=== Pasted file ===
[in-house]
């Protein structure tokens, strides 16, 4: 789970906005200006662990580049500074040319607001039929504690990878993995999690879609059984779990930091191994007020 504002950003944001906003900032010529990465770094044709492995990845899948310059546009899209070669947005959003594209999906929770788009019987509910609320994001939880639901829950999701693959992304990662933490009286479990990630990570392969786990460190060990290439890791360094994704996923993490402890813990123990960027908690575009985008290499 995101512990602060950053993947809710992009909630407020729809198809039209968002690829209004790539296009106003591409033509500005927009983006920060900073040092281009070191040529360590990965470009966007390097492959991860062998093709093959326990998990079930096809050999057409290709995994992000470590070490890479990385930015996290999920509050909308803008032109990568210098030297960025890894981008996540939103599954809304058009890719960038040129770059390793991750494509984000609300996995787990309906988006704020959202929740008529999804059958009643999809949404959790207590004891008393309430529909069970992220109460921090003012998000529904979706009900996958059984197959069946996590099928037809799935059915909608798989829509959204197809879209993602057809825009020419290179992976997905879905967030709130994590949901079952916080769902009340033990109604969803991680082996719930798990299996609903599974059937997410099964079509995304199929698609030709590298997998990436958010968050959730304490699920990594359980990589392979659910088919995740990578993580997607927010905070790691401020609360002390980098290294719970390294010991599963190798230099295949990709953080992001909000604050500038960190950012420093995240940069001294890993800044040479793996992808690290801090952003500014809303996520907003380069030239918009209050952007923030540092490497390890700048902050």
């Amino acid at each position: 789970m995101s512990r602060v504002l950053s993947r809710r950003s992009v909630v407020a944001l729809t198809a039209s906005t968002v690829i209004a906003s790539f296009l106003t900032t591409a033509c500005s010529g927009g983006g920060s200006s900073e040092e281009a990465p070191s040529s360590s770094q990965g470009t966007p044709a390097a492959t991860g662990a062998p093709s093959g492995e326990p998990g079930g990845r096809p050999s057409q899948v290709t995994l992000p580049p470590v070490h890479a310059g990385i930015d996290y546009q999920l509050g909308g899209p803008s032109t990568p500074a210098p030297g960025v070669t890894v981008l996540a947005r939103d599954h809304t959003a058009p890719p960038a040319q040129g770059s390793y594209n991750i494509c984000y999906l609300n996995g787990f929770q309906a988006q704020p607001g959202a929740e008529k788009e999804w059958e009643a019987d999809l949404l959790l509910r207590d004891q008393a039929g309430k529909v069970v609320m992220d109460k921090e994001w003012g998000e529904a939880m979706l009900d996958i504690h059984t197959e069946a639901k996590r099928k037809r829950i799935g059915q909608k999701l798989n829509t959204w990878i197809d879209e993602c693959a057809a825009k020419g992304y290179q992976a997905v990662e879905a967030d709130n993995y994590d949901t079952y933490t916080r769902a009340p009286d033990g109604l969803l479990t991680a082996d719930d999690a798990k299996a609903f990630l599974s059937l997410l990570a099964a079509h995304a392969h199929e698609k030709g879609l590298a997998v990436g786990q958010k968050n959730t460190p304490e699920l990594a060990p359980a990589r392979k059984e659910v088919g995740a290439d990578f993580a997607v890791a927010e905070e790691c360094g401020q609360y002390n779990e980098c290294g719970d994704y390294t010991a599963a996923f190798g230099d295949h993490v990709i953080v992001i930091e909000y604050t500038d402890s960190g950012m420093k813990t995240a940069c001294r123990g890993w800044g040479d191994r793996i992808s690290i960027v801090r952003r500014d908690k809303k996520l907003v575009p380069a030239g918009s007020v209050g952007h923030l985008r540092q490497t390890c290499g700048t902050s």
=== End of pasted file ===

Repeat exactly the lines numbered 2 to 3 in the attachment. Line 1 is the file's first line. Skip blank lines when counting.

């Protein structure tokens, strides 16, 4: 789970906005200006662990580049500074040319607001039929504690990878993995999690879609059984779990930091191994007020 504002950003944001906003900032010529990465770094044709492995990845899948310059546009899209070669947005959003594209999906929770788009019987509910609320994001939880639901829950999701693959992304990662933490009286479990990630990570392969786990460190060990290439890791360094994704996923993490402890813990123990960027908690575009985008290499 995101512990602060950053993947809710992009909630407020729809198809039209968002690829209004790539296009106003591409033509500005927009983006920060900073040092281009070191040529360590990965470009966007390097492959991860062998093709093959326990998990079930096809050999057409290709995994992000470590070490890479990385930015996290999920509050909308803008032109990568210098030297960025890894981008996540939103599954809304058009890719960038040129770059390793991750494509984000609300996995787990309906988006704020959202929740008529999804059958009643999809949404959790207590004891008393309430529909069970992220109460921090003012998000529904979706009900996958059984197959069946996590099928037809799935059915909608798989829509959204197809879209993602057809825009020419290179992976997905879905967030709130994590949901079952916080769902009340033990109604969803991680082996719930798990299996609903599974059937997410099964079509995304199929698609030709590298997998990436958010968050959730304490699920990594359980990589392979659910088919995740990578993580997607927010905070790691401020609360002390980098290294719970390294010991599963190798230099295949990709953080992001909000604050500038960190950012420093995240940069001294890993800044040479793996992808690290801090952003500014809303996520907003380069030239918009209050952007923030540092490497390890700048902050």
């Amino acid at each position: 789970m995101s512990r602060v504002l950053s993947r809710r950003s992009v909630v407020a944001l729809t198809a039209s906005t968002v690829i209004a906003s790539f296009l106003t900032t591409a033509c500005s010529g927009g983006g920060s200006s900073e040092e281009a990465p070191s040529s360590s770094q990965g470009t966007p044709a390097a492959t991860g662990a062998p093709s093959g492995e326990p998990g079930g990845r096809p050999s057409q899948v290709t995994l992000p580049p470590v070490h890479a310059g990385i930015d996290y546009q999920l509050g909308g899209p803008s032109t990568p500074a210098p030297g960025v070669t890894v981008l996540a947005r939103d599954h809304t959003a058009p890719p960038a040319q040129g770059s390793y594209n991750i494509c984000y999906l609300n996995g787990f929770q309906a988006q704020p607001g959202a929740e008529k788009e999804w059958e009643a019987d999809l949404l959790l509910r207590d004891q008393a039929g309430k529909v069970v609320m992220d109460k921090e994001w003012g998000e529904a939880m979706l009900d996958i504690h059984t197959e069946a639901k996590r099928k037809r829950i799935g059915q909608k999701l798989n829509t959204w990878i197809d879209e993602c693959a057809a825009k020419g992304y290179q992976a997905v990662e879905a967030d709130n993995y994590d949901t079952y933490t916080r769902a009340p009286d033990g109604l969803l479990t991680a082996d719930d999690a798990k299996a609903f990630l599974s059937l997410l990570a099964a079509h995304a392969h199929e698609k030709g879609l590298a997998v990436g786990q958010k968050n959730t460190p304490e699920l990594a060990p359980a990589r392979k059984e659910v088919g995740a290439d990578f993580a997607v890791a927010e905070e790691c360094g401020q609360y002390n779990e980098c290294g719970d994704y390294t010991a599963a996923f190798g230099d295949h993490v990709i953080v992001i930091e909000y604050t500038d402890s960190g950012m420093k813990t995240a940069c001294r123990g890993w800044g040479d191994r793996i992808s690290i960027v801090r952003r500014d908690k809303k996520l907003v575009p380069a030239g918009s007020v209050g952007h923030l985008r540092q490497t390890c290499g700048t902050s």